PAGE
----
Taittinger has bought land in Kent with the plan to produce high quality English sparkling wine. In a deal signed on 18 November, Taittinger has purchased 69 hectares of farmland orchard at Stone Stile Farm, near Chilham, from the Gaskain family who are established Kent fruit farmers. It’s estimated that between 35 and 40 hectares of the farm,
located on a sheltered site just to the west of Canterbury, are on suitable, predominantly chalky soils to plant the classic Champagne varieties Chardonnay, Pinot Noir and Pinot Meunier. Before clearing the land or planting any vines, the initial investment in the project is around £2m, it is estimated.
After years of speculation around the Champenois investigating suitable sites in southern England, with Louis Roederer and Duval-Leroy known to have spent time visiting already established vineyards in Kent and Sussex, Taittinger, in a joint venture with its UK agent Hatch Mansfield and private British investors, is the first major champagne house to take the plunge. The deal was announced on Wednesday by Pierre-Emmanuel Taittinger, chairman of the eponymous house and Hatch Mansfield MD Patrick McGrath MW, at Westminster Abbey. The new wine estate is to be called Domaine Evremond, after the French 17th century writer, epicurean and literary critic Charles de Saint-Evremond, who is widely considered the first true ambassador for Champagne in the UK and who is buried in the abbey’s Poet’s Corner.
Advised by leading UK viticulture specialist Stephen Skelton MW, they have been
looking for a suitable site in either Kent, Sussex or Hampshire over the past two years. As Skelton explained at the launch press conference, the site on the North Downs in Kent, just to the south of the A2 between Faversham and Canterbury is on chalk with a loamy, silt topsoil and below 100 metres high. “We were looking for a sheltered site and thinking a fruit farm would be ideal. They [the Gaskain family] have been growing Braeburn apples here and that is a very late ripening variety in the UK sometimes not being picked until November. And we see that as a good sign [for ripening grapes].”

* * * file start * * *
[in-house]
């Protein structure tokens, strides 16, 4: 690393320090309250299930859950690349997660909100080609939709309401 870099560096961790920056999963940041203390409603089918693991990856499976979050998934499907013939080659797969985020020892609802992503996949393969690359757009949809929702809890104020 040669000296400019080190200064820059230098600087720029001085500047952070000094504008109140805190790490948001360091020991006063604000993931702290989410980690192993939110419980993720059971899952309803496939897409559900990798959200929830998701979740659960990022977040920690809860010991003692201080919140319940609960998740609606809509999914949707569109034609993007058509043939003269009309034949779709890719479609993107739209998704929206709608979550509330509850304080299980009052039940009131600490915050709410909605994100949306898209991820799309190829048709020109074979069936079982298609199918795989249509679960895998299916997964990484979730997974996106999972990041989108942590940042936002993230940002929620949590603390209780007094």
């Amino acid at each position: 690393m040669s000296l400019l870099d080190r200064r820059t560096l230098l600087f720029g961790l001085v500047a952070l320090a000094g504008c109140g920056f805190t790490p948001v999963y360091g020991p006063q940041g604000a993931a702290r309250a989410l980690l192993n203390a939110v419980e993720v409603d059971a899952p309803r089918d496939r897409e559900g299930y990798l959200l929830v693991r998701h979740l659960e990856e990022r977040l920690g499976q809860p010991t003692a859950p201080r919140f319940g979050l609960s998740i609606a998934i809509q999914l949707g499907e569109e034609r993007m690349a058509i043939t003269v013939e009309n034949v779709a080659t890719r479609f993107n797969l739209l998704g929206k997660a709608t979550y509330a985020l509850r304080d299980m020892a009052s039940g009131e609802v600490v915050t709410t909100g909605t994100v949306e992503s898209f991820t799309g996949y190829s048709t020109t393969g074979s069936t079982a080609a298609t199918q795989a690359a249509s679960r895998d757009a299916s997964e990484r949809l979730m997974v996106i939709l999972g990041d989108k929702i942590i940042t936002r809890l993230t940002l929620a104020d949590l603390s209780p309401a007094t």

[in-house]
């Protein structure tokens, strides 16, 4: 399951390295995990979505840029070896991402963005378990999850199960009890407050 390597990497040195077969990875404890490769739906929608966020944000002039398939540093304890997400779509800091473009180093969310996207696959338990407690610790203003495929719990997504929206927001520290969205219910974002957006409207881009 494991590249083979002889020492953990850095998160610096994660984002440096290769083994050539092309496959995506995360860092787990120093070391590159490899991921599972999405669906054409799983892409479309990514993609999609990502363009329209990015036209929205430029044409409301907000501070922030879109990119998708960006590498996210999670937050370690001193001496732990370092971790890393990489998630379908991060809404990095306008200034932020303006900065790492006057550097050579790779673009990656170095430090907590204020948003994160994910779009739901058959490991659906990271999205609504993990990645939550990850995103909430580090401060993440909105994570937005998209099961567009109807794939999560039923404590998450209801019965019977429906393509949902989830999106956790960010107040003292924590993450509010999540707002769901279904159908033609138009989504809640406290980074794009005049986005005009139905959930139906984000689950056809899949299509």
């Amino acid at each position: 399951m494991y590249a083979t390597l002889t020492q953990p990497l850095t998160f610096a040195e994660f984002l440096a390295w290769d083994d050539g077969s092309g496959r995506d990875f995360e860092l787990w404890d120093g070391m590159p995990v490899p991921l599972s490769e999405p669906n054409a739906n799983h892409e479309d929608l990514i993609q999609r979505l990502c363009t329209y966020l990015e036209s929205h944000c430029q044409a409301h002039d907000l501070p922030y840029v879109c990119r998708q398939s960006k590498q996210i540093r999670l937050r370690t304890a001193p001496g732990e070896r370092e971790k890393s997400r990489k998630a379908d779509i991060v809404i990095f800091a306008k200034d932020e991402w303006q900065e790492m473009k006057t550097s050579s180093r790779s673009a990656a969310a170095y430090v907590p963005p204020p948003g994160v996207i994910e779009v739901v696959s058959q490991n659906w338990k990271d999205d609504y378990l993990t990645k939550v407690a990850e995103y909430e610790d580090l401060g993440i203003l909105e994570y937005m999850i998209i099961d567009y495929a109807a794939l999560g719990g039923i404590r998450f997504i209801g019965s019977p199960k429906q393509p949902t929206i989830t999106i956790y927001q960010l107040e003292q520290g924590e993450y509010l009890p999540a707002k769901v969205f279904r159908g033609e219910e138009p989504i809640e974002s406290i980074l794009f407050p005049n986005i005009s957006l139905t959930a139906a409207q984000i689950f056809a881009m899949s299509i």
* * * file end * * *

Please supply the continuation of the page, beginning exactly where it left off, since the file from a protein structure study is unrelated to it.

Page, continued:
Apart from recognising the huge strides forward in quality that have been evident in the wines of both the main established English wineries – Nyetimber, Chapel Down, Ridgeview and Camel Valley in Cornwall to name four — and some notable newcomers like Hambledon, Herbert Hall, Henners and Exton Park, one of the main attractions of investing in southern England rather than in Champagne is both the availability of land and the much lower price.
While very little grands crus vineyard in Champagne ever comes up for sale on the market, the price of a good mid-slope site is at least €1.8m per hectare (£1.3m), while suitable farmland in Kent costs between £10-000-£15,000 per acre (between £24,600 and £37,000/ha). And, said Taittinger managing director Damien le Sueur who has also been involved in the project from the early days visiting sites in southern England with Taittinger vineyard manager Vincent Collard, the price roughly doubles if you include the cost of planting. So that makes planted vineyard land in Kent move than fifteen times cheaper than vineyards in Champagne.
The first vines are unlikely to be planted on the site, still covered in apple trees, until May 2017 though it is possible, says McGrath, “some vines will be planted in May 2016”. Decisions on suitable clones to use have not yet been taken, and there are also issues about getting hold of the appropriate rootstock once they have. The aim is to produce what Pierre-Emmanuel describes as a “top, top quality sparkling wine” with production growing to around 20,000-30,000 cases a year (300,000 bottles) in time.
Whether the company will go down the vintage route or produce a multi-harvest blend is not yet decided. McGrath and Taittinger both talked about a “range of sparkling wines”. Nor has a decision been made about building a winery. It terms of the projected price of a bottle of sparkling wine from Domaine Evremond – the name of the wine hasn’t been agreed yet — it will be pitched at around the level that established brands like Nyetimber are likely to be selling for at the time, says McGrath.
With the initial fruit from the site unlikely to be harvested before 2020, it’s going to be at least eight years before the first release from Domaine Evremond.